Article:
Historical Notes-

 

An important birthday took place in September.  You might have missed it but I’m sure at least a few readers where aware that September 18th marked the 69th birthday of the United States Air Force, which became a separate service in 1947.  Happy birthday to the men and women in blue who have served their country faithfully through the years.  Follow this link to find out more:  http://www.businessinsider.com/us-air-force-69th-birthday-photos-2016-9/#a-b-2-spirit-bomber-sits-on-the-flightline-prior-to-takeoff-at-whiteman-air-force-base-1 .

 

We are all familiar with the roundels worn by planes of the Royal Air Force and the French Armee’ de ‘Air.  A number of other countries also use roundels as identifying marks.  The United States Air Force of course uses the familiar star emblem.  Did you know that for a brief period American warplanes wore roundels?  Here’s the story: https://www.thisdayinaviation.com/8-february-1918/ .

 

The Boeing 747 is one of the truly iconic airliners in the world.  It has been dubbed “the Queen of the Skies” and has earned its place as a history making aircraft.  I don’t know this for a fact but I’m willing to bet that more people have flown on 747s than any other airliner in the world.  You might have missed it but in August a gentleman who played a major role in the development of the 747 passed away.  From the Daily Telegraph of London, here’s the obit for Joe Sutter, chief engineer of the 747 project: http://www.telegraph.co.uk/obituaries/2016/08/31/joe-sutter–chief-jumbo-jet-engineer/ .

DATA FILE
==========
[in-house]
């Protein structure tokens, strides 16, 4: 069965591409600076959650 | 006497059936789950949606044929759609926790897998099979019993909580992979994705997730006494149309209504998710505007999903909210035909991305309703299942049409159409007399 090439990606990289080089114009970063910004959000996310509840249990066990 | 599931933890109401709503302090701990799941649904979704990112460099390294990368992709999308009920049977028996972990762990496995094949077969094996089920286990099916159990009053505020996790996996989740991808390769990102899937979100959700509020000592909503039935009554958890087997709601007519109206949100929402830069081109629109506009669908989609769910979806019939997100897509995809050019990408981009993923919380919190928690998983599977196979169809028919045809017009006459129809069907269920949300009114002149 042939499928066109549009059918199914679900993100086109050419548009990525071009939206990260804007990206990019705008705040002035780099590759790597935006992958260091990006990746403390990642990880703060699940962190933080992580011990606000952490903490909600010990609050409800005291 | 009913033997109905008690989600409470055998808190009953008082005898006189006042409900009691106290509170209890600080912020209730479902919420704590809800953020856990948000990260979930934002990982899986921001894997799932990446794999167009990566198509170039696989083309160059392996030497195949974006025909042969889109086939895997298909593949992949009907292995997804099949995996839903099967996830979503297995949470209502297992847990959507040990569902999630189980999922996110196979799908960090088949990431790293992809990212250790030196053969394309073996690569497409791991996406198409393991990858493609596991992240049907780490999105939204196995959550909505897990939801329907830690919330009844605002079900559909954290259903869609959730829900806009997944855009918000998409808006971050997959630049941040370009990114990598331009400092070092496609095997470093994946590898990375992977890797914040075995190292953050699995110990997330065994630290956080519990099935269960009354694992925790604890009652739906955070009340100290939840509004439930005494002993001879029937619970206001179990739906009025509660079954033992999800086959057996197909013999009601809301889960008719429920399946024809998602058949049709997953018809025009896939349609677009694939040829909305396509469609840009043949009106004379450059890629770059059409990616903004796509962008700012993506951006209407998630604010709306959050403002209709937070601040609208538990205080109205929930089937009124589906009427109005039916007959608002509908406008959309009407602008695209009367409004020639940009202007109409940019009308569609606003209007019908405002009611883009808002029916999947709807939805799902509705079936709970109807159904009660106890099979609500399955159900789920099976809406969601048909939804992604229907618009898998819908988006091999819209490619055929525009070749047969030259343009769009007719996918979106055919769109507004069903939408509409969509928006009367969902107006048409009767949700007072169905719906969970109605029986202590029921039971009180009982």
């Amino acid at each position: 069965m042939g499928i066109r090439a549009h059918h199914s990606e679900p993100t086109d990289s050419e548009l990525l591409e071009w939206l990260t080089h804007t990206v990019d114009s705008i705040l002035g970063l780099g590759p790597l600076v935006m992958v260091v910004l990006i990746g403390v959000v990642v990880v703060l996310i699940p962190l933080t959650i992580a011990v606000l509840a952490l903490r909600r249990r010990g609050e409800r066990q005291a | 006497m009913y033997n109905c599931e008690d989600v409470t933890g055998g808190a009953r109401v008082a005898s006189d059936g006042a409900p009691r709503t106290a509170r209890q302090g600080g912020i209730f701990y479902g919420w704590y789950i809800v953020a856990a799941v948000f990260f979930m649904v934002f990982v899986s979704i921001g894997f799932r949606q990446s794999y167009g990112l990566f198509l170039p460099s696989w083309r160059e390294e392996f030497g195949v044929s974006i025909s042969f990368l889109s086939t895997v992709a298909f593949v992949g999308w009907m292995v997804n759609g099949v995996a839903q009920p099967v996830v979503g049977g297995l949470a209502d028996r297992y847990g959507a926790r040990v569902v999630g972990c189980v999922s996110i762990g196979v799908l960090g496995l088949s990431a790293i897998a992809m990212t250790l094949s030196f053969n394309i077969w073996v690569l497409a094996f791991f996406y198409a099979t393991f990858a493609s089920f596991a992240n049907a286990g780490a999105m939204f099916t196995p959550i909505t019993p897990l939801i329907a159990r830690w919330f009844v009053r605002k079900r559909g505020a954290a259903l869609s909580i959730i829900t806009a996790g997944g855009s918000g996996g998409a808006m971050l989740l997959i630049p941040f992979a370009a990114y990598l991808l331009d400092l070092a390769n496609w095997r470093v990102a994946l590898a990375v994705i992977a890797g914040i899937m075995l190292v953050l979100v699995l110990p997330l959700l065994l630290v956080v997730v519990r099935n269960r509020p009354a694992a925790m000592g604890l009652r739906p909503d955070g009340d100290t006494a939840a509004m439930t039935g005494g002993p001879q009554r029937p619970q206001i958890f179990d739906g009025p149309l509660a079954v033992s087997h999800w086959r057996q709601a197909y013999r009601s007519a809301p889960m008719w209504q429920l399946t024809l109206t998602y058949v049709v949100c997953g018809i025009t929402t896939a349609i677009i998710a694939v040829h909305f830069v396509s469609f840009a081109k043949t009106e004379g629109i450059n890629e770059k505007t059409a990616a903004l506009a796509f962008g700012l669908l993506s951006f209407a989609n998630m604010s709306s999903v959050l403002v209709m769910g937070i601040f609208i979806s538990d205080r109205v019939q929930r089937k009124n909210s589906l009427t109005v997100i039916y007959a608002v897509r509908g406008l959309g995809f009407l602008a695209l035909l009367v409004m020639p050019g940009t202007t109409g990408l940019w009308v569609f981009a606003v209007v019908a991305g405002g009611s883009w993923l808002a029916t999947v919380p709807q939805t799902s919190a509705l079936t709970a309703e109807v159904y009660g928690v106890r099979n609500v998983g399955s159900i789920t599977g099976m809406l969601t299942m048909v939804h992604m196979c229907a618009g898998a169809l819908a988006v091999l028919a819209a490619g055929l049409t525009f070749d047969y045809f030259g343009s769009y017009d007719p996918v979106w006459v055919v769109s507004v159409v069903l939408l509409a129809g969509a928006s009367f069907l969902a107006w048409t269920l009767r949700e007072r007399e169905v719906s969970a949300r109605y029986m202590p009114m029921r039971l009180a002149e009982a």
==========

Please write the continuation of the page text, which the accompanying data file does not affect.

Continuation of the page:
Another iconic airliner also comes from Boeing, the 707, which played a major role in ushering in the jet age. Here’s an article from the Seattle Times about the high risk gamble to bring jet travel to the general public:  http://old.seattletimes.com/html/pacificnw/2012956268_pacificpjetage03.html .

 

Speaking of iconic airliners, here’s another one, the Anglo-French Concorde.  When it was in service a flight on the Concorde was something that was pretty much on everyone’s “bucket list.”  No longer gracing the skies the Concorde remains a ground-breaking plane whose economics just never really added up.  It would turn out that getting there quickly was not as important as getting there cheaply which is where Boeing and Airbus would truly revolutionize air travel.  However at one point the United States was in the race to build an SST or supersonic transport.  From the BBC: http://www.bbc.com/future/story/20160321-the-american-concordes-that-never-flew .